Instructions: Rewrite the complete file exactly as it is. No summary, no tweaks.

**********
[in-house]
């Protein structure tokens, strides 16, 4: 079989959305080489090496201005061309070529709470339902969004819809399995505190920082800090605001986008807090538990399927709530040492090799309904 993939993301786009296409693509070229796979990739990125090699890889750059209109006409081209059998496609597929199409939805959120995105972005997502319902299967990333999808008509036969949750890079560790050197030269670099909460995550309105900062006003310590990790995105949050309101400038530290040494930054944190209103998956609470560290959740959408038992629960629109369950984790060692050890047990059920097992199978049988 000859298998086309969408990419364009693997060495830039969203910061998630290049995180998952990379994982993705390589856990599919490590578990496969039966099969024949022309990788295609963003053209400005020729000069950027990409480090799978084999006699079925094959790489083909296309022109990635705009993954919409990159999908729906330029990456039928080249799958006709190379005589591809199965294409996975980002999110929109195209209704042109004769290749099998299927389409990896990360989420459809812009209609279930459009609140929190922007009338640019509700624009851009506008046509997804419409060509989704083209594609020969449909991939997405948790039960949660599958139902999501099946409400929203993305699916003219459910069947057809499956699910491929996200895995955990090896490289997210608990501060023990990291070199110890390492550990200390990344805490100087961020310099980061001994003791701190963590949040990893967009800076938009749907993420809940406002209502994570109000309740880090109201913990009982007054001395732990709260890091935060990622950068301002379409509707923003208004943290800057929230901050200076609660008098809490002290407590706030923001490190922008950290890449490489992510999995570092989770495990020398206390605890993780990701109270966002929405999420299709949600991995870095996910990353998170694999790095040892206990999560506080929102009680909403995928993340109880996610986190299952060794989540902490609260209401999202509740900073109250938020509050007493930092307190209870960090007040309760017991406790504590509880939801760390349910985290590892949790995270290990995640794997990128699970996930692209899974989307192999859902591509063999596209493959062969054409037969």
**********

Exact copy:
[in-house]
């Protein structure tokens, strides 16, 4: 079989959305080489090496201005061309070529709470339902969004819809399995505190920082800090605001986008807090538990399927709530040492090799309904 993939993301786009296409693509070229796979990739990125090699890889750059209109006409081209059998496609597929199409939805959120995105972005997502319902299967990333999808008509036969949750890079560790050197030269670099909460995550309105900062006003310590990790995105949050309101400038530290040494930054944190209103998956609470560290959740959408038992629960629109369950984790060692050890047990059920097992199978049988 000859298998086309969408990419364009693997060495830039969203910061998630290049995180998952990379994982993705390589856990599919490590578990496969039966099969024949022309990788295609963003053209400005020729000069950027990409480090799978084999006699079925094959790489083909296309022109990635705009993954919409990159999908729906330029990456039928080249799958006709190379005589591809199965294409996975980002999110929109195209209704042109004769290749099998299927389409990896990360989420459809812009209609279930459009609140929190922007009338640019509700624009851009506008046509997804419409060509989704083209594609020969449909991939997405948790039960949660599958139902999501099946409400929203993305699916003219459910069947057809499956699910491929996200895995955990090896490289997210608990501060023990990291070199110890390492550990200390990344805490100087961020310099980061001994003791701190963590949040990893967009800076938009749907993420809940406002209502994570109000309740880090109201913990009982007054001395732990709260890091935060990622950068301002379409509707923003208004943290800057929230901050200076609660008098809490002290407590706030923001490190922008950290890449490489992510999995570092989770495990020398206390605890993780990701109270966002929405999420299709949600991995870095996910990353998170694999790095040892206990999560506080929102009680909403995928993340109880996610986190299952060794989540902490609260209401999202509740900073109250938020509050007493930092307190209870960090007040309760017991406790504590509880939801760390349910985290590892949790995270290990995640794997990128699970996930692209899974989307192999859902591509063999596209493959062969054409037969």